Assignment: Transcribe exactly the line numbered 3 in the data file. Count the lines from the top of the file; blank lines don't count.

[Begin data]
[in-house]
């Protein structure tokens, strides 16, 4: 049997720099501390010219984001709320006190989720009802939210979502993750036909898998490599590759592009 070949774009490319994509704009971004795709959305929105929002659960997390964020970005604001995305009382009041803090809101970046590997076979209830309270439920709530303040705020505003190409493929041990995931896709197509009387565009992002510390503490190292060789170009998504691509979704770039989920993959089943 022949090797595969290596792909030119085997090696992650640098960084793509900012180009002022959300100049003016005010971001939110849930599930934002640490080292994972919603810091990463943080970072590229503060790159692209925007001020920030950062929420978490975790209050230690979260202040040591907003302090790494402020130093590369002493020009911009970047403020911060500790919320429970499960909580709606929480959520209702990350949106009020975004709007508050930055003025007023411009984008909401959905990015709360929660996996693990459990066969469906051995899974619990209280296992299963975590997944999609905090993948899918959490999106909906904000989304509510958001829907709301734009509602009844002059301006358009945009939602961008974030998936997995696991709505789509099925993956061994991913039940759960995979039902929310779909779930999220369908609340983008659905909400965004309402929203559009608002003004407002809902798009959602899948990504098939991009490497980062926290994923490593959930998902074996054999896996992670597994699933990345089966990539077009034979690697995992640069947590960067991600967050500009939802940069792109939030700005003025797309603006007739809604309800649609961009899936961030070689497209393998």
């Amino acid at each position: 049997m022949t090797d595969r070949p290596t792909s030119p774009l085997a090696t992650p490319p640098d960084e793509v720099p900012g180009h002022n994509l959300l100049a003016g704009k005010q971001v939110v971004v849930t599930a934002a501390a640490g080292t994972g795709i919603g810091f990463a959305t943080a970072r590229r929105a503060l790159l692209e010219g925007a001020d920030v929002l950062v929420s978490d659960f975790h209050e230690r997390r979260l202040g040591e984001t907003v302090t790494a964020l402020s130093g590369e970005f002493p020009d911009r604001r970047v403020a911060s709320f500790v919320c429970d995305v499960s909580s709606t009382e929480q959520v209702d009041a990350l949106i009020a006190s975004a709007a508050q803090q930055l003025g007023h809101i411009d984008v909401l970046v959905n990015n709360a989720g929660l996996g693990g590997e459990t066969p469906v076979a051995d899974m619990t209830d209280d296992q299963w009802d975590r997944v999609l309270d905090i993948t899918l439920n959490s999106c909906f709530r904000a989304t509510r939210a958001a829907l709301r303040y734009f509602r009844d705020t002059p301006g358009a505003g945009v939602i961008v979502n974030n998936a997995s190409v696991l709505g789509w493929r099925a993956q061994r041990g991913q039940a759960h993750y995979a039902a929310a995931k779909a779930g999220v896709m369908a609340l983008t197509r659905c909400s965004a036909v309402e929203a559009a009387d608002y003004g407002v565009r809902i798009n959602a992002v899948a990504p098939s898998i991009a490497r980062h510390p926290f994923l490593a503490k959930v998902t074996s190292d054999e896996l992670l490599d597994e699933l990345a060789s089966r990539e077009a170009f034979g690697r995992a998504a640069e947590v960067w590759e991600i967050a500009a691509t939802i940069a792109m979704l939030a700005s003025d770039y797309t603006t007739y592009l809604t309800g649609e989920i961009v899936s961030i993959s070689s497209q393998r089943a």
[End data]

């Amino acid at each position: 049997m022949t090797d595969r070949p290596t792909s030119p774009l085997a090696t992650p490319p640098d960084e793509v720099p900012g180009h002022n994509l959300l100049a003016g704009k005010q971001v939110v971004v849930t599930a934002a501390a640490g080292t994972g795709i919603g810091f990463a959305t943080a970072r590229r929105a503060l790159l692209e010219g925007a001020d920030v929002l950062v929420s978490d659960f975790h209050e230690r997390r979260l202040g040591e984001t907003v302090t790494a964020l402020s130093g590369e970005f002493p020009d911009r604001r970047v403020a911060s709320f500790v919320c429970d995305v499960s909580s709606t009382e929480q959520v209702d009041a990350l949106i009020a006190s975004a709007a508050q803090q930055l003025g007023h809101i411009d984008v909401l970046v959905n990015n709360a989720g929660l996996g693990g590997e459990t066969p469906v076979a051995d899974m619990t209830d209280d296992q299963w009802d975590r997944v999609l309270d905090i993948t899918l439920n959490s999106c909906f709530r904000a989304t509510r939210a958001a829907l709301r303040y734009f509602r009844d705020t002059p301006g358009a505003g945009v939602i961008v979502n974030n998936a997995s190409v696991l709505g789509w493929r099925a993956q061994r041990g991913q039940a759960h993750y995979a039902a929310a995931k779909a779930g999220v896709m369908a609340l983008t197509r659905c909400s965004a036909v309402e929203a559009a009387d608002y003004g407002v565009r809902i798009n959602a992002v899948a990504p098939s898998i991009a490497r980062h510390p926290f994923l490593a503490k959930v998902t074996s190292d054999e896996l992670l490599d597994e699933l990345a060789s089966r990539e077009a170009f034979g690697r995992a998504a640069e947590v960067w590759e991600i967050a500009a691509t939802i940069a792109m979704l939030a700005s003025d770039y797309t603006t007739y592009l809604t309800g649609e989920i961009v899936s961030i993959s070689s497209q393998r089943a």